Survey: Majority of US CFOs expect recession in 2020
CFO Survey: Optimism Sinks to 3-Year Low; Recession Expected Before 2020 Election
Professor John Graham directs the world’s most comprehensive research on senior finance executives
U.S. business optimism dropped this quarter to its lowest level in three years, according to third-quarter results from the Duke University/CFO Global Business Outlook.
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About the survey: The Duke University/CFO Global Business Outlook survey has been conducted for 94 consecutive quarters. The survey was conducted from Aug. 27 to Sept.13 and generated responses from more than 500 CFOs, including 247 from North America, 54 from Asia, 67 from Europe, 127 from Latin America and 37 from Africa. The survey of European CFOs was conducted jointly with TiasNimbas in the Netherlands (C.Koedijk@uvt.nl), the France CFO society, and Philippe.DUPUY@grenoble-em.com at GEM. The survey of Latin America was conducted jointly with Fundação Getúlio Vargas (FGV) in Brazil (email@example.com), Universidad EAFIT in Colombia (firstname.lastname@example.org) and with Universidad Andina Simon Bolivar in Ecuador. The Japanese survey was conducted jointly with Kobe University (email@example.com) and Tokyo Institute of Technology, among others. The African survey was conducted jointly with SAICA (KediboneP@saica.co.za).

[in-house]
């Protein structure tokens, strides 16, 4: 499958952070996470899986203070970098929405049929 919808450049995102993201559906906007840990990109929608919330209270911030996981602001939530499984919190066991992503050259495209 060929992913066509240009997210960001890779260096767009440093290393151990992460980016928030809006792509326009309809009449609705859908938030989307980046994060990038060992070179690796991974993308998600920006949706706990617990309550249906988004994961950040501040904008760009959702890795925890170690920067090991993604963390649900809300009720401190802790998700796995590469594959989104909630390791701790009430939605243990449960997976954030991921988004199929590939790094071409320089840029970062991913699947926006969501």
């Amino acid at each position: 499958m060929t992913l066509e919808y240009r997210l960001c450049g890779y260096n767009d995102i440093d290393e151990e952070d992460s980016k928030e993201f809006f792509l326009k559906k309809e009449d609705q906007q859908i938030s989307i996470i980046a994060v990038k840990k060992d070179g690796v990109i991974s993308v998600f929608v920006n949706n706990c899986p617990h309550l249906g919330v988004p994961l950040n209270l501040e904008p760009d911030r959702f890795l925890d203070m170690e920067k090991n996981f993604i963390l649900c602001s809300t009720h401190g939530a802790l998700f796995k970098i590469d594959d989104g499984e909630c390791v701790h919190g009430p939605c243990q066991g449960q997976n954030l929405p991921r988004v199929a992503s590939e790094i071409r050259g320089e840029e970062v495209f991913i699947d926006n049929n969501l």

The Duke University/CFO Global Business Outlook survey polls a wide range of companies (public and private, small and large, varied industries, etc.), with the distribution of responding firm characteristics presented in online tables. The responses are representative of the population of CFOs surveyed. Among the industries represented in the survey are retail/wholesale, mining/construction, manufacturing, transportation/energy, communications/media, technology, service/consulting and banking/finance/insurance. The average growth rates are weighted by revenues or number of employees. For example, one $5 billion company affects an average as much as 10 $500-million firms would. Revenue-weighted mean growth rates are provided for earnings, revenues, capital spending, technology spending and prices of products. Employee-weighted mean growth rates are used for healthcare costs, productivity, number of employees and outsourced employment. The earnings, dividends, share repurchases and cash on balance sheet are for public companies only. Unless noted, all other numbers are for all companies, including private companies.